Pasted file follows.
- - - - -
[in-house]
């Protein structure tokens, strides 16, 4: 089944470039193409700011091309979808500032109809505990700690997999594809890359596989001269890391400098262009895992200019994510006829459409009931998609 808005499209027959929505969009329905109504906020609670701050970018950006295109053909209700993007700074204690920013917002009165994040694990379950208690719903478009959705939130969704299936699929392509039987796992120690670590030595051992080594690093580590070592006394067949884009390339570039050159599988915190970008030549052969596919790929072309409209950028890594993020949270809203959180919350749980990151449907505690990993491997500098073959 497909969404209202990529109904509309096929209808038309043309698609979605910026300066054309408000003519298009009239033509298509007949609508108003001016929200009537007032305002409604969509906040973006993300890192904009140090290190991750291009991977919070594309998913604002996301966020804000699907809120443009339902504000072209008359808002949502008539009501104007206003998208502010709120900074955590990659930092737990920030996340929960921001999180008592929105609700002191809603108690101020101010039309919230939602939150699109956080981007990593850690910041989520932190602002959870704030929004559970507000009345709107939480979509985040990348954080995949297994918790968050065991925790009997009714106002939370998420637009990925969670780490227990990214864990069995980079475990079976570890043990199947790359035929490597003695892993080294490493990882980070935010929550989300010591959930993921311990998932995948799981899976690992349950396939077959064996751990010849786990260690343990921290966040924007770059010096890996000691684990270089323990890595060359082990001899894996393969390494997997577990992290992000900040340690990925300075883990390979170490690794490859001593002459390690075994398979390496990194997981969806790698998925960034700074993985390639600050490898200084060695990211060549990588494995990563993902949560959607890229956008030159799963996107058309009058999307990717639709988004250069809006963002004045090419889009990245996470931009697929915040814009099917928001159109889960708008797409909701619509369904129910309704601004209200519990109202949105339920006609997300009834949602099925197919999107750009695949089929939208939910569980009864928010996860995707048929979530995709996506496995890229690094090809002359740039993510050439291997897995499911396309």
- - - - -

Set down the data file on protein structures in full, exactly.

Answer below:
[in-house]
């Protein structure tokens, strides 16, 4: 089944470039193409700011091309979808500032109809505990700690997999594809890359596989001269890391400098262009895992200019994510006829459409009931998609 808005499209027959929505969009329905109504906020609670701050970018950006295109053909209700993007700074204690920013917002009165994040694990379950208690719903478009959705939130969704299936699929392509039987796992120690670590030595051992080594690093580590070592006394067949884009390339570039050159599988915190970008030549052969596919790929072309409209950028890594993020949270809203959180919350749980990151449907505690990993491997500098073959 497909969404209202990529109904509309096929209808038309043309698609979605910026300066054309408000003519298009009239033509298509007949609508108003001016929200009537007032305002409604969509906040973006993300890192904009140090290190991750291009991977919070594309998913604002996301966020804000699907809120443009339902504000072209008359808002949502008539009501104007206003998208502010709120900074955590990659930092737990920030996340929960921001999180008592929105609700002191809603108690101020101010039309919230939602939150699109956080981007990593850690910041989520932190602002959870704030929004559970507000009345709107939480979509985040990348954080995949297994918790968050065991925790009997009714106002939370998420637009990925969670780490227990990214864990069995980079475990079976570890043990199947790359035929490597003695892993080294490493990882980070935010929550989300010591959930993921311990998932995948799981899976690992349950396939077959064996751990010849786990260690343990921290966040924007770059010096890996000691684990270089323990890595060359082990001899894996393969390494997997577990992290992000900040340690990925300075883990390979170490690794490859001593002459390690075994398979390496990194997981969806790698998925960034700074993985390639600050490898200084060695990211060549990588494995990563993902949560959607890229956008030159799963996107058309009058999307990717639709988004250069809006963002004045090419889009990245996470931009697929915040814009099917928001159109889960708008797409909701619509369904129910309704601004209200519990109202949105339920006609997300009834949602099925197919999107750009695949089929939208939910569980009864928010996860995707048929979530995709996506496995890229690094090809002359740039993510050439291997897995499911396309």